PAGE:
In 1961, the now iconic single-cutaway ‘Black Beauty’ Les Paul Custom was revamped to incorporate the thin-bodied, double-cutaway design of the SG. By 1963, the name followed suit as "Les Paul" disappeared from the headstock. Issued with a white finish as standard, custom color examples from this period are exceptionally rare.
Here, David Davidson of Well Strung Guitars in Farmingdale, NY shows us a custom-ordered model from '61 sporting 'reverse' two-tone livery.
One of the First
“This is a very early production Gibson SG-style Les Paul Custom from ’61. It’s one of the first of its type and the only black one I’ve seen from the era,” says David. “The original owner custom-ordered it in a black finish. He wasn’t a famous guitar player and he didn’t have any special connections to the factory, but in those days you just wrote Gibson a letter. And that’s what he did – he just asked them if they could make it in black.
"It also has white plastic parts, which offset the custom black finish beautifully. It’s got that tuxedo look. When he first went to the music store to get it – the Ossining Music Center in upstate New York – he was not expecting it to have white appointments, because it was shown with black [plastic] parts in the catalog. He said when he first opened the case he was ‘surprised but happy’.
“Some people don’t realise how excruciatingly rare custom color vintage Gibson guitars are – they’re far scarcer than Fender custom colors. I also know of a black two-pickup Standard with a white pickguard that was made. It’s out there somewhere. I wish I had it because I’d love to put the two of them together. I’ve often been asked if I’d sell this guitar, but it’s very dear to me. It’s irreplaceable, a one-off.
"I’ve had some really great professional players look at this guitar, but it’s more of a collector’s piece. Most of the players who have tried it said that if they bought it they’d get it refretted because it’s got the small ‘fretless wonder’ frets. And that kills it for me! I wouldn’t ever want this one to get messed with.
“I love the way it’s aged and mellowed. Most of the gold is in good shape. There’s a little bit of verdigris, but it’s pretty much intact. The yellowing on the headstock is not too severe – it’s actually a very beautiful contrast and it doesn’t look out of place with the yellowed binding on the sides of the fingerboard. Normally, as you play, the clear[coat] wears off, but the original owner didn’t really take it out on the road so to speak – he was playing lounge music in hotel bars and clubs up in the Catskills.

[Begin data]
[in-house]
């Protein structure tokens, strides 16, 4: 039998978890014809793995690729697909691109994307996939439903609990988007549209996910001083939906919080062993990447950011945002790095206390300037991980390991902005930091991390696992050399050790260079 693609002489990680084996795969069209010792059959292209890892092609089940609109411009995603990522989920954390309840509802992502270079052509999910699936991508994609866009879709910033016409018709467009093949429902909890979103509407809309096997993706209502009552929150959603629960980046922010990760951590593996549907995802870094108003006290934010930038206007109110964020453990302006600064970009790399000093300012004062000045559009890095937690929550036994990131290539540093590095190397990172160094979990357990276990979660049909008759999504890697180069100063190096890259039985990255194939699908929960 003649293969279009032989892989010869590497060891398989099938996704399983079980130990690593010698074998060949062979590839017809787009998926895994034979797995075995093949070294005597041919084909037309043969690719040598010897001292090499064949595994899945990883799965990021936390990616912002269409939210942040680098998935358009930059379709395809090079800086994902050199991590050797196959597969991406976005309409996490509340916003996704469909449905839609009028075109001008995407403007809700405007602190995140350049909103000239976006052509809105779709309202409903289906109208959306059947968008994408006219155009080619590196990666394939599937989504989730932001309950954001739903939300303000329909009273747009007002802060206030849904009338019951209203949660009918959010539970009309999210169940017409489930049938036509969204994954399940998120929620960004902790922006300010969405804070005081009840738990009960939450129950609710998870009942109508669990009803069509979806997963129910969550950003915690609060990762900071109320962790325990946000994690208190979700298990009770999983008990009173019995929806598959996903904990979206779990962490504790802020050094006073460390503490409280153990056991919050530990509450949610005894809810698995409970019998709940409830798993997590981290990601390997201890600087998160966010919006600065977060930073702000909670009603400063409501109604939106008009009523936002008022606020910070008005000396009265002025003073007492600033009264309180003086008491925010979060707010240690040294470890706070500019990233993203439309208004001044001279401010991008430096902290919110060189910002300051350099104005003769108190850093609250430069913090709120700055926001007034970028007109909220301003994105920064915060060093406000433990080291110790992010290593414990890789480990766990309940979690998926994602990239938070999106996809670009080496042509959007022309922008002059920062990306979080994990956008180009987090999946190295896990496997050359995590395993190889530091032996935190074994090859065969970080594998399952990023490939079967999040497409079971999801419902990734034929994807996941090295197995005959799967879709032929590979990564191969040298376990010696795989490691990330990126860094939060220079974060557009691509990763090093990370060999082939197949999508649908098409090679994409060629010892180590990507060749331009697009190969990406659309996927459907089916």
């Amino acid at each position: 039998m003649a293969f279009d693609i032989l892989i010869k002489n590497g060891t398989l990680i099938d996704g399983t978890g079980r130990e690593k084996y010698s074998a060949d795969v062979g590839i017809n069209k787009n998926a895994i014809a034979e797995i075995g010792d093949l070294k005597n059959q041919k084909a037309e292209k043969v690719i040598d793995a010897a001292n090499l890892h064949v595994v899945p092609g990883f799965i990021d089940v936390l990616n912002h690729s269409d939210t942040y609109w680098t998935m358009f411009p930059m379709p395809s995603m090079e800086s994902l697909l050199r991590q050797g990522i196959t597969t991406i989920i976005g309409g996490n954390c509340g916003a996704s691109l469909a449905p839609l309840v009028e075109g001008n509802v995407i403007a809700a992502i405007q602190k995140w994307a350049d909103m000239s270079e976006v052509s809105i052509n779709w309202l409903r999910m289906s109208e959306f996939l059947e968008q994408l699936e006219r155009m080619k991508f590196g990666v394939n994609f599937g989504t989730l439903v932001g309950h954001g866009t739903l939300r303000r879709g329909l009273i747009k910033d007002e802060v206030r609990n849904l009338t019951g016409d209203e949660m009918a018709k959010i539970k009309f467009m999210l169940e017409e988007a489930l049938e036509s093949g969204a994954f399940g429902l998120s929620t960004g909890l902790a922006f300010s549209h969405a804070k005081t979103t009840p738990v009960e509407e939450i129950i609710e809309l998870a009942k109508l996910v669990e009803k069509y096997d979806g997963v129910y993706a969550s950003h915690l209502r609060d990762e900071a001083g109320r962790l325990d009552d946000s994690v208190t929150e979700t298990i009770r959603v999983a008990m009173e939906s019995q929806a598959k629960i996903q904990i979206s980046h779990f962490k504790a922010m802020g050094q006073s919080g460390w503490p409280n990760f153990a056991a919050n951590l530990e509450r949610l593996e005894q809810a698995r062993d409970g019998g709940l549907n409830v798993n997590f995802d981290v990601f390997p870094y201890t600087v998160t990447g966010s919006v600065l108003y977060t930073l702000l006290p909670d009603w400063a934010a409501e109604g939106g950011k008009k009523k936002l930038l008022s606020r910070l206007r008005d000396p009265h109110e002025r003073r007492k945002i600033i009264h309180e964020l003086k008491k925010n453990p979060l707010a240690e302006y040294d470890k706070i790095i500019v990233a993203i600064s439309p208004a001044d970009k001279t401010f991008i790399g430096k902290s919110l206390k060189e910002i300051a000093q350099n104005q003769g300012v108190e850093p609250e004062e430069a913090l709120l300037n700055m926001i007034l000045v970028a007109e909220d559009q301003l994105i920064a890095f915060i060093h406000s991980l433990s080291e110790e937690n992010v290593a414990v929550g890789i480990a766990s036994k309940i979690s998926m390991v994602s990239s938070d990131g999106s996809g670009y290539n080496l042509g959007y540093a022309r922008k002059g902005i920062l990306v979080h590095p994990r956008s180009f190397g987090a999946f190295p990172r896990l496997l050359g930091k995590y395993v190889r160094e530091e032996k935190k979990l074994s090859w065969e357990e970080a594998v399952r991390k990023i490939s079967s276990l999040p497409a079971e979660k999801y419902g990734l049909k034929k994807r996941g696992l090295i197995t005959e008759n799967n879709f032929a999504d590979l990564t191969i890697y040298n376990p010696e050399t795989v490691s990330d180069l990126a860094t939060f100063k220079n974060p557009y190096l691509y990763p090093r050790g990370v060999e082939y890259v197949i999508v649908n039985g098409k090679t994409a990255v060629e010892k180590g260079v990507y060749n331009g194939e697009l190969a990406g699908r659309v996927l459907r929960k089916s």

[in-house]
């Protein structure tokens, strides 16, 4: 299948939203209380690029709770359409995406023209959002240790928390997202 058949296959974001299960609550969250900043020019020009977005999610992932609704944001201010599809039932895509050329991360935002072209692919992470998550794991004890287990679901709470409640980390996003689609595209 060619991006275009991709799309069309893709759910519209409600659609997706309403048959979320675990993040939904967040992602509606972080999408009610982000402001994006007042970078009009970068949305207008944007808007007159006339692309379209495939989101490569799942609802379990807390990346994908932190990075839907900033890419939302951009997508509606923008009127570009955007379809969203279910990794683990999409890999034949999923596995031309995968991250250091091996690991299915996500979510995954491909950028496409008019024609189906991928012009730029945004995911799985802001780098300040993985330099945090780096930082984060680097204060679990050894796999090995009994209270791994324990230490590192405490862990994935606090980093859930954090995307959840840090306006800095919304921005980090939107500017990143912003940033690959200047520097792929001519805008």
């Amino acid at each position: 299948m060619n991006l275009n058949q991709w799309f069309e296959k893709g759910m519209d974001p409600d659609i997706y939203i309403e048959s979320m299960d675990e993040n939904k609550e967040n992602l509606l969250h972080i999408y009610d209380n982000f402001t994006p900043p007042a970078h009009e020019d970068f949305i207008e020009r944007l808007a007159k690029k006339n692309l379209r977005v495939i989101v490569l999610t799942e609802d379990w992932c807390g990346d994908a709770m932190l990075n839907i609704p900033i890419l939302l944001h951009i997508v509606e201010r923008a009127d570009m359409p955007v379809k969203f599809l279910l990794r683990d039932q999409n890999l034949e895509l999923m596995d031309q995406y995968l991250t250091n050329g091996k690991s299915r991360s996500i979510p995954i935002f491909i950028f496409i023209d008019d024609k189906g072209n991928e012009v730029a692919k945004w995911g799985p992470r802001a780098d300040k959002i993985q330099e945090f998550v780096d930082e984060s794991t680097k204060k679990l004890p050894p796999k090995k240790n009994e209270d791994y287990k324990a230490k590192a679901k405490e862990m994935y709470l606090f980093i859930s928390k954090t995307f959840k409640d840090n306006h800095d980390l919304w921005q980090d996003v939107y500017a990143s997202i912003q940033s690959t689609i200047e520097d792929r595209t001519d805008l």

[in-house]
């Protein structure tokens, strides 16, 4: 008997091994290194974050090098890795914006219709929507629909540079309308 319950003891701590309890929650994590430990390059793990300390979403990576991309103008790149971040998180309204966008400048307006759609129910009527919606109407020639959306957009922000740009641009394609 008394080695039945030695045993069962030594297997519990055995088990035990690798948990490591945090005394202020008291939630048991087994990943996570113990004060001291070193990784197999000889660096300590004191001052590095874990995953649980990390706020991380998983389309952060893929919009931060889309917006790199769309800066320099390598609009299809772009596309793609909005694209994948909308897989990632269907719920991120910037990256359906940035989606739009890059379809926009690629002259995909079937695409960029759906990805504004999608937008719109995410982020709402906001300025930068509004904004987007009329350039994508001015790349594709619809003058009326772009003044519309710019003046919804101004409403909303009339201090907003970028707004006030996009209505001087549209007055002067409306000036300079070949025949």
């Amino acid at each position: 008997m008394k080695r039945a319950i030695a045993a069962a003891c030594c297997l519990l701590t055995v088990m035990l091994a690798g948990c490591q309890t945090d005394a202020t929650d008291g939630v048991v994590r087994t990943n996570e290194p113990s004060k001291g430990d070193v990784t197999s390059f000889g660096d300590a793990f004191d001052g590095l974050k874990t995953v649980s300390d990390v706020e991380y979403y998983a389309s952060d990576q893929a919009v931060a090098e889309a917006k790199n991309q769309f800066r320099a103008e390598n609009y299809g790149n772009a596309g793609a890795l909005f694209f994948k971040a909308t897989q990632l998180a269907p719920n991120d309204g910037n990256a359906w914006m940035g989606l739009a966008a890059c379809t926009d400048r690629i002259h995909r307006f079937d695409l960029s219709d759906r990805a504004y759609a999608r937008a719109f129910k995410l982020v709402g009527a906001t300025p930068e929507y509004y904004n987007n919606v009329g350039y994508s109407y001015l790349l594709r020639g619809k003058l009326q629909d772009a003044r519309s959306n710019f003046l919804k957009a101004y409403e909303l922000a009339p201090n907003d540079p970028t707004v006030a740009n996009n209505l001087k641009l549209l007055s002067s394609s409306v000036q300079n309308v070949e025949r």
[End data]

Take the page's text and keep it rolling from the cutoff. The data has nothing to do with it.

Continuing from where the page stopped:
“Gibson did such a beautiful job on these guitars with the appointments. Not only with the gold-plated hardware, but it also has the ebony ’board [Standards have rosewood] and mother-of-pearl inlays, which have a much prettier look than the ‘mother-of-toilet-seat’ material – it’s much more reflective and the white trim really makes it pop.
“It sounds really good. The PAF covers have never been off. In fact, the guitar has never needed to go to a shop for servicing, which is good because it means nobody has been able to mess with it. They’re double-black PAFs with the shorter magnets [by late 1959, Gibson began using a shorter Alnico magnet in PAFs].
If you play this guitar through a big amplifier with gain and let the PAFs open up they are really very sweet. When you dial back on the volume to about 8, it gets soft and warm and subtle sounding – great jazz tone. The out-of-phase tone in the middle position is wonderful, and with the volume backed off it gives you a Strat-like in-between sound. It’s a pretty versatile-sounding guitar.
“It plays really well. The neck on this guitar feels very much the same as a regular 1960 single-cutaway Les Paul Custom. So, it’s not the very flat 1961 profile yet – it has more of a rounded 1960 feel. Jumbo fretwire appeared on Standards in ’59, but not on the ‘fretless wonder’ Customs. Gibson used these smaller frets on the Custom from its release [in 1954] pretty much up through to ’63 when the model was redesignated as an SG (with no Les Paul decals). Then they started to use the larger frets, which made a huge difference to the playability.
For a rock player wanting to bend strings all the time it’s not a terribly playable guitar, but if you’re just riffing jazz then it’s great. The ‘fretless wonder’ idea was that it has a fast action because if the fret is low you never have to pull your finger very far off the fretboard.
“I think people can be quick to blow these models off because they’re a follow-up to the master of all Gibson solidbodies – the single-cutaway Les Pauls – although they originally sold many more SGs than they did single-cutaway Les Pauls. But these are still part of Gibson’s heyday.
"They were giving up on the original single-cut ‘fretless wonder’ but kept a lot of the same components. And with this SG-style Les Paul Custom in the ‘black beauty’ finish, you can really see the evolution. It helps tell the story.”
Check out more incredible vintage rarities like this at Well Strung Guitars (opens in new tab)
Rod Brakes is a music journalist with an expertise in guitars. Having spent many years at the coalface as a guitar dealer and tech, Rod's more recent work as a writer covering artists, industry pros and gear includes contributions for leading publications and websites such as Guitarist, Total Guitar, Guitar World (opens in new tab), Guitar Player (opens in new tab) and MusicRadar (opens in new tab) in addition to specialist music books, blogs and social media. He is also a lifelong musician.
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